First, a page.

As of next week or so, we’ll be celebrating the seventeenth anniversary of moving into our house, our neighbourhood, and this place we call home. Seventeen years is all at once a short blip and a really long time. It sometimes seems like we’ve both lived here forever and also just moved in. In reality though, a lot has changed. Where I look out my back window and see houses, trees, grass, gardens, birds, and blue sky, on the day we moved in was a construction zone with heaps of clay clumped into piles amongst weeds, lonely streets paved through a blank field, and utility stakes poking from the ground. We “built” our house, in that we went to a…

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It’s been nearly a year and a whole long winter of impassable trails through the river valley since I posted an update about the work being done to turn a small bit of land with a big local history into a small provincial park. The last time we thought about that effort on this site, a small group of us had gone off on a short adventure run to test our prospects of finding a runnable trail between my house and the bit of natural space clinging to the edge of the river. What we found instead was a dead end. And a furthering of the mystery behind this bit of future park where it seemed our odds of future…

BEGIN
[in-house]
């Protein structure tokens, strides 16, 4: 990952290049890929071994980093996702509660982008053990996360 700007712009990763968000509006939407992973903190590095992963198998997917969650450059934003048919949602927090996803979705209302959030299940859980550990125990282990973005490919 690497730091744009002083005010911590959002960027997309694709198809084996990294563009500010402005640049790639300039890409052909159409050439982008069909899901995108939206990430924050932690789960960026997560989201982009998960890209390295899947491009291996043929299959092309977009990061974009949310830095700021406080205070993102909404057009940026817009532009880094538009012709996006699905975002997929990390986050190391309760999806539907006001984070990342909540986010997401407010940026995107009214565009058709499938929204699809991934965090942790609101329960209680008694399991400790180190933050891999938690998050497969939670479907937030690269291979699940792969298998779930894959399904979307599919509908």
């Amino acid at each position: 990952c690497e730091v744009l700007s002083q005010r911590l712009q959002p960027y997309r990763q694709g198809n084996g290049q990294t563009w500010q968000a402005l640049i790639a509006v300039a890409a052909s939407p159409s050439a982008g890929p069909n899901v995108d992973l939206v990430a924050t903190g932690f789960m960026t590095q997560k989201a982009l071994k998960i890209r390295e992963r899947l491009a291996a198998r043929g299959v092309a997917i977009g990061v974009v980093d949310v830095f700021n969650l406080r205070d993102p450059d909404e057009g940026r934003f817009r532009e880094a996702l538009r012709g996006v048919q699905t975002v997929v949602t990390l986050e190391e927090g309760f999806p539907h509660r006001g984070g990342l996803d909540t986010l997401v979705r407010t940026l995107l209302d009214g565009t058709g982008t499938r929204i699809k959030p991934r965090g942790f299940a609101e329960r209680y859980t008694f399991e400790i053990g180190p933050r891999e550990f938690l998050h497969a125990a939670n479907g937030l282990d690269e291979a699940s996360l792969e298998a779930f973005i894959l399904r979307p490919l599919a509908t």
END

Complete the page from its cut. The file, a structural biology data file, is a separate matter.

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Call it civic pride or call it mathematical curiosity, either way the latest census data for Canada was released this week and my city officially recorded one million residents for the first time in history. One million. That’s a lot of neighbours, most of whom I’ll probably never ever meet. A great big crowd, busy streets and an ever-more bustling mini metropolis with which to contend. We sometimes talk about the switch from being a big little city to becoming a little big city, and what that means for everything from being a resident here, to welcoming visitors, to building and growing and changing now and into the future. Admittedly, it’s been a tough couple of weeks to think about…

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Almost three months ago to this day, readers, I introduced you to a local puzzle that I was hoping to solve. Big Island, to catch you up, is a modest chunk of river valley wilderness with a backstory that both intrigued the explorer in me and piqued the curious pathfinder that lives in the uncaged corners of my soul. I live a short(ish) walk from the winding North Saskatchewan River, a silty mountain-fed prairie waterway that snakes its way across the province and bisects the city in which I live. If you recall, the city leaders have built policy around the idea of preserving what they term a “ribbon of green” that is our river valley. They do this as…

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